A Central Coast COVID-19 safe road trip
–A pandemic does not dim our desire to get out on the road and living on the Central Coast of California it’s easy for us to satisfy that travel bug with a local road trip. No matter what direction you choose there are places to go and enjoy the spectacular nature available without the chance of harm. So, pack your camera, your mask, and a picnic lunch from your favorite eatery in Morro Bay and head off up Highway One.
Just a few miles north is the last of the great beach towns, Cayucos. With its long pier jutting out into the Pacific, it is a great place to stroll and lean over the railing to watch the surfers riding the waves. At low tide, it’s fun to walk the edge of the water to a rocky area where tiny tide pools are waiting to be explored. Captured there are green anemones some open and some with puckered closed-up lips waiting for the next inflow of the sea. Hermit crabs move slowly about searching for food and many-colored ochre sea stars grace the sides of rocks.
On the road again you pass ranchlands with grazing cattle and come to the tiny town of Harmony that boasts only 18 residents. Some shops are open and you can visit Harmony Cellars up on the hillside; a great place to enjoy your picnic at an outdoor table. It’s best ahead of time to make a reservation and order a nice bottle of Harmony Valley wine to go with lunch. Tables on a small rise give a view of the entire valley where cows are lazing in the midday sun.
Harmony is an early settlement that came about with the Italian-Swiss farmers who settled in the area during the 1800s and raised dairy cattle. Harmony was the location of the processing plant for milk brought in from the farms. Dairy products like butter and cheese were then shipped to far distant ports via sailing boats that docked at the wharf in Cayucos. As you eat lunch and enjoy the wine, think about that time long ago.
Back on the road to Cambria, a popular tourist spot with art galleries and restaurants. The pandemic will not stop you from browsing through shops now that restrictions are easing. Leaving town cross Highway One to Moonstone Beach Drive and head out to the Fiscalini Ranch Preserve, where miles of trails feature a dramatic coastline, seasonal wetlands, and majestic pine and oak woodlands. Views of migrating Grey whales, Humpback whales, sea otters, and harbor seals as well as flocks of brown pelicans gliding overhead are what you will enjoy here.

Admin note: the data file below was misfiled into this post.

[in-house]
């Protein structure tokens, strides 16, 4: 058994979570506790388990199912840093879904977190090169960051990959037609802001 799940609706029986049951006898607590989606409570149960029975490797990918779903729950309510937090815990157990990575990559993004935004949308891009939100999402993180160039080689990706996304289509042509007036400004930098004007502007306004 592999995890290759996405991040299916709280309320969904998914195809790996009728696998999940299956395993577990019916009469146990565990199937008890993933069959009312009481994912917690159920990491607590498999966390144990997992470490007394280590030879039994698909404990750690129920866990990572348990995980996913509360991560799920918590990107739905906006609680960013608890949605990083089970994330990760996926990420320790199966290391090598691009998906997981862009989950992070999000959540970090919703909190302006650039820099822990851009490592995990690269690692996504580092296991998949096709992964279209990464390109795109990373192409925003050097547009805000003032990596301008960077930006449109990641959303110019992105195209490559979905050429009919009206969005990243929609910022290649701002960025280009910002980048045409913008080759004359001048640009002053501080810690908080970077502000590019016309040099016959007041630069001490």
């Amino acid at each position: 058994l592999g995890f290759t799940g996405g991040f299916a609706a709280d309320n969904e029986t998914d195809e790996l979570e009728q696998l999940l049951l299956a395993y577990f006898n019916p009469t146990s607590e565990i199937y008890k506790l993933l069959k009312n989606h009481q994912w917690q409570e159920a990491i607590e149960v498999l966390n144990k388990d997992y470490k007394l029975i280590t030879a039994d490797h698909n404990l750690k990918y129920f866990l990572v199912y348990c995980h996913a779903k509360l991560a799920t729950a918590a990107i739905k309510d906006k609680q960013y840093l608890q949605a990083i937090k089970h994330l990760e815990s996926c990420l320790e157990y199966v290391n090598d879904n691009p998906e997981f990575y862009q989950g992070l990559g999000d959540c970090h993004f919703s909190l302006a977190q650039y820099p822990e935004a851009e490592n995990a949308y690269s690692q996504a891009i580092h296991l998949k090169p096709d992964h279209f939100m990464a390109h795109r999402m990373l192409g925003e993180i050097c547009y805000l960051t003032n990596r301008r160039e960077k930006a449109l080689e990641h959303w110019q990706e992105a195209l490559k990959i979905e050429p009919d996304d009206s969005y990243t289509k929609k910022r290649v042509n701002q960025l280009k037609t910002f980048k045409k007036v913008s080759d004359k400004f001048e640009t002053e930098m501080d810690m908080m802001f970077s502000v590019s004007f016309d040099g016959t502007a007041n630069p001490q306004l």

On Moonstone Beach Drive you can do an easy walk along the one-mile boardwalk on the cliff edge to watch the waves crashing against the rocks. The parking lot at Leffingwell Landing State Park is open and picnic tables are located there. This is still a popular place for outdoor weddings despite the pandemic. There is access to the small beach below the Landing where you can search for moonstones of chalcedony, not the usual feldspar, but just as lovely, maybe even more so, and great collectibles.
Next stop is the turn-off to Hearst Castle, but pass that up and turn left into William Randolph Hearst Memorial State Beach. If you have binoculars with you take them and walk out on San Simeon pier and search the ocean for that tell-tale spout indicating whales are present. You might also spot sea otters in the kelp.
Not too far north on Highway One is the Elephant Seal Beach with the main rookery site at the first turn-off to parking. If concern over crowds is still on your mind since it can be crowded here, drive a short distance more and park in the north lot. Don your mask and grab your camera. The boardwalk here is built along the bluff and brings you to a secluded beach where many seals rest. You can also hike up a trail north of the parking lot to get a view of Piedras Blancas Lighthouse.
Time to head back to Morro Bay for dinner on the Embarcadero to enjoy some local seafood. Dining indoors is now possible with social distancing in place.
Your great one-day Central Coast COVID-19 road trip is over.
By Ruth Ann Angus